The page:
HC Deb 12 April 1907 vol 172 cc559-60

Order for Second Reading read.

MR. ARTHUR HENDERSON (Durham, Barnard Castle),

in rising to move the Second Reading of the Sweated Industries Bill, said he thought it was a great misfortune that, as it was nearly five o'clock, there would be no real opportunity of discussing the measure. But he was sure that there was such a consensus of opinion in favour of something being done to mitigate the evils of sweating that it was a most unfortunate thing that such should be the case. The Bill, he admitted, introduced, so far as this country was concerned, a new principle for dealing with what was acknowledged to be a very serious, if not a menacing, condition of things to the industrial life of the country. The Bill proposed to deal with the evil by scheduling a limited number of trades in which it was known that sweating existed in an extraordinary degree. To begin with, the schedule of the Bill contained the tailoring trade, the dressmaking trade, and the trades which included the making, trimming, and altering of shirts. It was proposed to set up a Wages Board, consisting of equal numbers of employers and employed, which would have power to fix a minimum rate of wages, which, for the time being, should govern the work in those particular trades. The principle of fixing a minimum rate of wage was not a new principle. It was known to some of them who were connected with large organisations of labour, but there it was done upon a voluntary basis. The new principle was that it was proposed to give the Board, by statutory authority, power to fix a minimum wage.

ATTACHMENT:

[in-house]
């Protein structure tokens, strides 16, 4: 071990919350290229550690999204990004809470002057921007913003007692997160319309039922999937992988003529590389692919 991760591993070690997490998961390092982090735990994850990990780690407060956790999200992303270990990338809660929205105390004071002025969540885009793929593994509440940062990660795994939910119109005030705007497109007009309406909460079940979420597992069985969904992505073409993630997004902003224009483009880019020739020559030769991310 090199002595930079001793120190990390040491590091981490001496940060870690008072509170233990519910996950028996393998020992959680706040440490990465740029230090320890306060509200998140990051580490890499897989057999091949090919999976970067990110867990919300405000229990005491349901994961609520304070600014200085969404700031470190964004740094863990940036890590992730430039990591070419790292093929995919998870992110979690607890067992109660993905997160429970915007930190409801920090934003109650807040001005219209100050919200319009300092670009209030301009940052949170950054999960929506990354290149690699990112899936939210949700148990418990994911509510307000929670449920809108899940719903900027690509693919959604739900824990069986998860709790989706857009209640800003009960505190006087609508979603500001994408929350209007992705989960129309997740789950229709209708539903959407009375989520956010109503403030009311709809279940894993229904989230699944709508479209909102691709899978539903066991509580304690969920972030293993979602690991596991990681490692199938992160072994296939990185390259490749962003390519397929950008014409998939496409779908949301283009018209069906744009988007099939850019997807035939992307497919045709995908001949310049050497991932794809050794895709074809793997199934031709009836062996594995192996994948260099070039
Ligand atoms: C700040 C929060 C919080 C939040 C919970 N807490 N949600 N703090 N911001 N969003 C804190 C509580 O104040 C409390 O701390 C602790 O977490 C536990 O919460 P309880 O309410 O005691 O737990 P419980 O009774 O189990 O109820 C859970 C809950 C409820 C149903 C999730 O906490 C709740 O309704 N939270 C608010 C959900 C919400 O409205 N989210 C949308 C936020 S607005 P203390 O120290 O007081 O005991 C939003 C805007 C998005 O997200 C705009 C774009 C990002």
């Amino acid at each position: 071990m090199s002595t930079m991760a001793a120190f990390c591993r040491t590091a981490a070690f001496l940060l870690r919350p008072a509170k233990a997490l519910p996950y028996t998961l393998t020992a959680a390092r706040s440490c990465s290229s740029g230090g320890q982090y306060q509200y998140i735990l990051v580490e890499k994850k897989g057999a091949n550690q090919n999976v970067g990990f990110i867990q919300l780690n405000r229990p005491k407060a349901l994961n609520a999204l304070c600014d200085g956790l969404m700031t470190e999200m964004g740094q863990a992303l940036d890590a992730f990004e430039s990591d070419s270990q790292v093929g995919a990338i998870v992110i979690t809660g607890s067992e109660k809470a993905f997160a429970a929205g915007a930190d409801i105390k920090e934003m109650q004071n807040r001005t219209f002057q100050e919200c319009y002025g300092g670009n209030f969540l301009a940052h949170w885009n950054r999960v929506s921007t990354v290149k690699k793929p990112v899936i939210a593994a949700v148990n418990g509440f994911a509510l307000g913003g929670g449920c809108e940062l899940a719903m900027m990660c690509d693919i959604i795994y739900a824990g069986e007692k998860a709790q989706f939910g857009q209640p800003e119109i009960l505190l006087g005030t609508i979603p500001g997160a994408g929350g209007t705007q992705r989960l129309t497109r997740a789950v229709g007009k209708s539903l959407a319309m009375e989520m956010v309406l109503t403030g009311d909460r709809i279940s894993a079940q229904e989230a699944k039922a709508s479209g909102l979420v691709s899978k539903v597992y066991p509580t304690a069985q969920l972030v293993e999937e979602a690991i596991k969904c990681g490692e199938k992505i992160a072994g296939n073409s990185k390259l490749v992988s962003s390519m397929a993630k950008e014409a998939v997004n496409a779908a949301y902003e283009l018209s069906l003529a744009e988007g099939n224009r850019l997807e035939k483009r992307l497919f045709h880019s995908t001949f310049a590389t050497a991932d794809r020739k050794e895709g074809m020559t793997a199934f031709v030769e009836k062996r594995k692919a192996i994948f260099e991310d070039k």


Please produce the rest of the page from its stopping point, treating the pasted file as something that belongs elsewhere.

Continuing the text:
And, it being Five o'clock, the debate stood adjourned.

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